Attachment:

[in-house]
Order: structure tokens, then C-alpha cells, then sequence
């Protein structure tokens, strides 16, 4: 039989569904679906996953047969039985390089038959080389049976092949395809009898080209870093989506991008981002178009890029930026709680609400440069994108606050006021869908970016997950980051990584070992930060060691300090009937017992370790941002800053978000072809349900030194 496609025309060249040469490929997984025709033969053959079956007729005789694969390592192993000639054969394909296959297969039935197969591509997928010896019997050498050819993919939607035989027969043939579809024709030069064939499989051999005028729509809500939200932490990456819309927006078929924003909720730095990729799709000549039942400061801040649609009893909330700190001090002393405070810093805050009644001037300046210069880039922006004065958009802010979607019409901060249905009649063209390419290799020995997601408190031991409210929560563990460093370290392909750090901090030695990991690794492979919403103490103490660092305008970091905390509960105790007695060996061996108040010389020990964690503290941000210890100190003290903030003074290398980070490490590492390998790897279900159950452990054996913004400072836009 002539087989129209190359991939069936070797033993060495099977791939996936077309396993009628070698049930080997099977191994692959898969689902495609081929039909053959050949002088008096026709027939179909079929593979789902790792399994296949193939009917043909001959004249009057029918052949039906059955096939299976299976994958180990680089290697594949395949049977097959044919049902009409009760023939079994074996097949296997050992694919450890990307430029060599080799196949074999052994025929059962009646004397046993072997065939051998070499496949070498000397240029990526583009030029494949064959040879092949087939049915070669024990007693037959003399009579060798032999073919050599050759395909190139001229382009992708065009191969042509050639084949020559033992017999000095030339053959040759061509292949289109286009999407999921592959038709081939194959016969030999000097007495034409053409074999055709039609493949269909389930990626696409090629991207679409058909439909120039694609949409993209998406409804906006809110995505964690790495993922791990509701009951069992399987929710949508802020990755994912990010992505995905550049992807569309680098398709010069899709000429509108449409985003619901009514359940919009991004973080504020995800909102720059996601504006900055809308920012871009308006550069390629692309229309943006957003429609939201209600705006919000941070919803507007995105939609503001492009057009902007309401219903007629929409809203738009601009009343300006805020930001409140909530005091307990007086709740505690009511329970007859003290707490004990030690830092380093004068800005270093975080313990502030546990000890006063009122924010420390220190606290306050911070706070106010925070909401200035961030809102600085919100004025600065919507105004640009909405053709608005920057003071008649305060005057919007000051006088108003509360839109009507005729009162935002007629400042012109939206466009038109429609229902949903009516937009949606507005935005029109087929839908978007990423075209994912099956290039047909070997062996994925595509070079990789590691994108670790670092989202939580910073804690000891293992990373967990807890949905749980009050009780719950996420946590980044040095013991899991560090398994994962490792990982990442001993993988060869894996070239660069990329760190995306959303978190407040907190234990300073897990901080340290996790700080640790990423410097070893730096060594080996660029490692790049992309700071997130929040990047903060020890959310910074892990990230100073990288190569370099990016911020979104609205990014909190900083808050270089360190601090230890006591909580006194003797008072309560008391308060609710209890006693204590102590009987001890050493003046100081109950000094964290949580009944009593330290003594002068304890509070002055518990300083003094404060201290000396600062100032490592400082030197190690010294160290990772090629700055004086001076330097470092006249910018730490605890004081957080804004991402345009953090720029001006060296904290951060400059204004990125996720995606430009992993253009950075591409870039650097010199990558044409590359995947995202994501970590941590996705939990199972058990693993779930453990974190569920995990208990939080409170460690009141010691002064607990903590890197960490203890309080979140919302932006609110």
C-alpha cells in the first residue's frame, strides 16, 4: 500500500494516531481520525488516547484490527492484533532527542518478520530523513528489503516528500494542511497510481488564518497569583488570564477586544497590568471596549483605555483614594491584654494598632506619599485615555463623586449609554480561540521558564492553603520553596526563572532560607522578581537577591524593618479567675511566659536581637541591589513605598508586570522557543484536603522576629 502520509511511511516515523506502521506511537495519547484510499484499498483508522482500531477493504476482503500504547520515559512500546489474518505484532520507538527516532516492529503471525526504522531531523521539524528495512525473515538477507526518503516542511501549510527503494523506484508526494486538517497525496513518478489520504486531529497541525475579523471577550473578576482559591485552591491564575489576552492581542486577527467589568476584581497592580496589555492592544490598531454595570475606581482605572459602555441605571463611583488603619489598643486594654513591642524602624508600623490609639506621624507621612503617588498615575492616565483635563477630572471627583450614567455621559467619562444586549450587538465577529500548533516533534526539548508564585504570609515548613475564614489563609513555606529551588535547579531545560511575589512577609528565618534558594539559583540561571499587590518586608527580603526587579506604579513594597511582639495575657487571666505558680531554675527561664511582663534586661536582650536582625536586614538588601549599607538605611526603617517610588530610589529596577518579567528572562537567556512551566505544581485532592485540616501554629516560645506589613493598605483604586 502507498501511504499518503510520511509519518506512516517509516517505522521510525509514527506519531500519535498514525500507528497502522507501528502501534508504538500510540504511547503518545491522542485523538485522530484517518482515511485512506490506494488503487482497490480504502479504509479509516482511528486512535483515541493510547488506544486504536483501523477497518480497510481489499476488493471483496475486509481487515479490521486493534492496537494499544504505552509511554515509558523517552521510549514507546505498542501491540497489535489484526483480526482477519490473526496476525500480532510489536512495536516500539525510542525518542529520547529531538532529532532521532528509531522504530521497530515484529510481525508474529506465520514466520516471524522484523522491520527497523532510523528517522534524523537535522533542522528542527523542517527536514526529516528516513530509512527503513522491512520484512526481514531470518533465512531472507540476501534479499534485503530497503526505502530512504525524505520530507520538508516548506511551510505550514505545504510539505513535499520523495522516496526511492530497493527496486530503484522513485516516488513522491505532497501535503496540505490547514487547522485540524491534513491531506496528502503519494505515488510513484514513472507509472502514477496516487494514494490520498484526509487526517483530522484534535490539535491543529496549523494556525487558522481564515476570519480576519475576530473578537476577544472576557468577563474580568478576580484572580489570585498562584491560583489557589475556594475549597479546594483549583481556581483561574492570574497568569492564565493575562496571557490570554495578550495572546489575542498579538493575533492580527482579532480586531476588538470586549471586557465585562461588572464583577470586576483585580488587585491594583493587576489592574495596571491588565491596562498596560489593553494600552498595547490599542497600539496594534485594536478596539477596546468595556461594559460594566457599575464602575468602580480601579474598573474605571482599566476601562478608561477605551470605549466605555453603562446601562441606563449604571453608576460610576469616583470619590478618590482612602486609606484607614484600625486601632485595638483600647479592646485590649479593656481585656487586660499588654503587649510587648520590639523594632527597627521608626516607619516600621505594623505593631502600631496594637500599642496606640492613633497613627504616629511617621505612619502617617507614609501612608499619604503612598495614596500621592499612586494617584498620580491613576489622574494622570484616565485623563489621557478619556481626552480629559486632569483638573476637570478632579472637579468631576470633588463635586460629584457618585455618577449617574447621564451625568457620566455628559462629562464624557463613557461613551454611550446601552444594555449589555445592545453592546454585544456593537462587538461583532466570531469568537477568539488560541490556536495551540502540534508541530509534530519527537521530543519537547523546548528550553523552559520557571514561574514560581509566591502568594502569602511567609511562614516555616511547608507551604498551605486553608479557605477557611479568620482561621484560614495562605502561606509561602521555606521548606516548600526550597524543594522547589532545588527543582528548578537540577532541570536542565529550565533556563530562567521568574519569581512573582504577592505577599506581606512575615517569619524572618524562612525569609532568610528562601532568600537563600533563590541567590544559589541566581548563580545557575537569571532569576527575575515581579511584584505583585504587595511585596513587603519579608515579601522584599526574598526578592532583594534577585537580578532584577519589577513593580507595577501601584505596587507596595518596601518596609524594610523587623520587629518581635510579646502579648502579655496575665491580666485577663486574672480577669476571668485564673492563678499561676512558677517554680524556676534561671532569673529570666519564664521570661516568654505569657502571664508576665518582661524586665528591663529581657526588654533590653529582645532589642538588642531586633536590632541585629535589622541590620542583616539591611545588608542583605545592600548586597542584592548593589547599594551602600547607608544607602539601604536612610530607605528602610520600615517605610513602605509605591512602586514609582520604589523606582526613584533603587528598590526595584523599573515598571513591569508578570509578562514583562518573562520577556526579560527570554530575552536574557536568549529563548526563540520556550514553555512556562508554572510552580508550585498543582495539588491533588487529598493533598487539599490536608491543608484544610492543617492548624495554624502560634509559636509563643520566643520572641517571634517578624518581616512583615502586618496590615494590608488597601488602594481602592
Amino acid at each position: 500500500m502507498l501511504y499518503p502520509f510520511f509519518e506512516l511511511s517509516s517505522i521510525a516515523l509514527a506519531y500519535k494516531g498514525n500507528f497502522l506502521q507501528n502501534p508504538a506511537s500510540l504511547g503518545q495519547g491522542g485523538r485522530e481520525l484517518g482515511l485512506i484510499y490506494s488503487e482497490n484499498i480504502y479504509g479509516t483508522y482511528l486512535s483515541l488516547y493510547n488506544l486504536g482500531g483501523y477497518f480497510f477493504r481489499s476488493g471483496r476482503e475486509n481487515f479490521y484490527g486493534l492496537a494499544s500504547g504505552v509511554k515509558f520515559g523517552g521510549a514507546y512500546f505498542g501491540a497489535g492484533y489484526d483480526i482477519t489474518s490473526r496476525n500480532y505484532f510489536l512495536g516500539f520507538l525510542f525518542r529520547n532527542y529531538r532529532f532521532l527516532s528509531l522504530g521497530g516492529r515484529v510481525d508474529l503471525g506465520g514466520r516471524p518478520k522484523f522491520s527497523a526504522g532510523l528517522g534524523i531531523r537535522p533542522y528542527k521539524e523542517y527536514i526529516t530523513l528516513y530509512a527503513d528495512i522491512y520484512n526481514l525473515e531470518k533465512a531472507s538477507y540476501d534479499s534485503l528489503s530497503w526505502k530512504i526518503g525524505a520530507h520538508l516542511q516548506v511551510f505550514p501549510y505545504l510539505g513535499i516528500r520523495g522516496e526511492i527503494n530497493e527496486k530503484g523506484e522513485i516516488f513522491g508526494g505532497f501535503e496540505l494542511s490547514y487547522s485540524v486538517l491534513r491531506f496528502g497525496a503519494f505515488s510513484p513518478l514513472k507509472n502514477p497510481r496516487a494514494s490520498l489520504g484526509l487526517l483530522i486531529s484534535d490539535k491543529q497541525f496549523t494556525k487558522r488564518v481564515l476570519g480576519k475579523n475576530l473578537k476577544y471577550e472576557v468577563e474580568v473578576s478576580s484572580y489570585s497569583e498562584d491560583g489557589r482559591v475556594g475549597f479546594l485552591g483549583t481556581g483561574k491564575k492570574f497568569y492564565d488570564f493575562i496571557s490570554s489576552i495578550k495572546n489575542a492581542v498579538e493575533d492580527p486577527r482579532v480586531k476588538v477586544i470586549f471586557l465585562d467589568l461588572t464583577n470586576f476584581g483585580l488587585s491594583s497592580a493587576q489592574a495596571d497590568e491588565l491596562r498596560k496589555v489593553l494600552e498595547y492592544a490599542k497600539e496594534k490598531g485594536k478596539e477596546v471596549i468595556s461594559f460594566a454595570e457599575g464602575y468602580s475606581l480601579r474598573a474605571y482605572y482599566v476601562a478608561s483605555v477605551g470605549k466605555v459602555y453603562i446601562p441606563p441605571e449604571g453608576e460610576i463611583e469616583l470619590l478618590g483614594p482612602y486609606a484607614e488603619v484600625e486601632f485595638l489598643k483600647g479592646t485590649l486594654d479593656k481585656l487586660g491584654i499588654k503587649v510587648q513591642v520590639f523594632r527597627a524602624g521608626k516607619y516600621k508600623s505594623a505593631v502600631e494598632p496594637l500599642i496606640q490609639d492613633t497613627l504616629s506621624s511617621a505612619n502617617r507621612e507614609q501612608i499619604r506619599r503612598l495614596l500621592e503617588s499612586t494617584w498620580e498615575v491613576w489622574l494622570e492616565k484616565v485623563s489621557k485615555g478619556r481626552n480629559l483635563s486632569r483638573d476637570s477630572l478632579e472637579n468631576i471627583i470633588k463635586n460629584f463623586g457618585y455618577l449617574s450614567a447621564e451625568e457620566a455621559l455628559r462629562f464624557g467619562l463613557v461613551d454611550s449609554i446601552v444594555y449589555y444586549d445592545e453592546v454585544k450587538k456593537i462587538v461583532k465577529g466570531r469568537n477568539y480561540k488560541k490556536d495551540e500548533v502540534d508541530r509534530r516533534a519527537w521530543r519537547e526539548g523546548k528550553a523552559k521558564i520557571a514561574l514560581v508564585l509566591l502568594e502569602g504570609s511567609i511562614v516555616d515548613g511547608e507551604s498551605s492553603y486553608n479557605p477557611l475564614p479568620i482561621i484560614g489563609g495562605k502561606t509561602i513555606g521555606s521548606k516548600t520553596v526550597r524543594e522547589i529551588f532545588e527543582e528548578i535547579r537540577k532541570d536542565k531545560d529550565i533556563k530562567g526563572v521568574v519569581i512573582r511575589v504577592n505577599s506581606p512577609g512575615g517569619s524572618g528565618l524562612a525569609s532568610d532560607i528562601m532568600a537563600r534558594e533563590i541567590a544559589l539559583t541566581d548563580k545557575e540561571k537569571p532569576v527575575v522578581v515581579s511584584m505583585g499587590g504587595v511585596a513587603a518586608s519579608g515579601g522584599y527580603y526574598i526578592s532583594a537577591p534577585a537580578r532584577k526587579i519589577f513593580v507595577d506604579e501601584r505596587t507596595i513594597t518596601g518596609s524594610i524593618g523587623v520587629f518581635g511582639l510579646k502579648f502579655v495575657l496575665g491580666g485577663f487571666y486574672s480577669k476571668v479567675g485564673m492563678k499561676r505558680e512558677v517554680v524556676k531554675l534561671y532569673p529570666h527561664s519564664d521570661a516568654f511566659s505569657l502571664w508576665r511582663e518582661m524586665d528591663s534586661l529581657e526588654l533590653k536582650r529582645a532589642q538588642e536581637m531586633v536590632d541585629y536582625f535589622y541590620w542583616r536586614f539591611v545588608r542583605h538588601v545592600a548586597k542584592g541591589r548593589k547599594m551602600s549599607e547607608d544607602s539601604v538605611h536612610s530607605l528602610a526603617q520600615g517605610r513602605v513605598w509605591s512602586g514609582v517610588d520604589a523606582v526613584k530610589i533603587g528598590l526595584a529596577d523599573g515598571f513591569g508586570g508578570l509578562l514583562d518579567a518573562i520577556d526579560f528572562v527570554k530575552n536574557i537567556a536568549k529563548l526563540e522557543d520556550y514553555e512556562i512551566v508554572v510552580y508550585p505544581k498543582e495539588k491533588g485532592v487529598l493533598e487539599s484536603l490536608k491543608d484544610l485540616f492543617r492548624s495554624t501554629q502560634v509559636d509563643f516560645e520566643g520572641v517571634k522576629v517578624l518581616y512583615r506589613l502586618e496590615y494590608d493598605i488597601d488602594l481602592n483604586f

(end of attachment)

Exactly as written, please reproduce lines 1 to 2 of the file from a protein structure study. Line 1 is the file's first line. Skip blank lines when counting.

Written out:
[in-house]
Order: structure tokens, then C-alpha cells, then sequence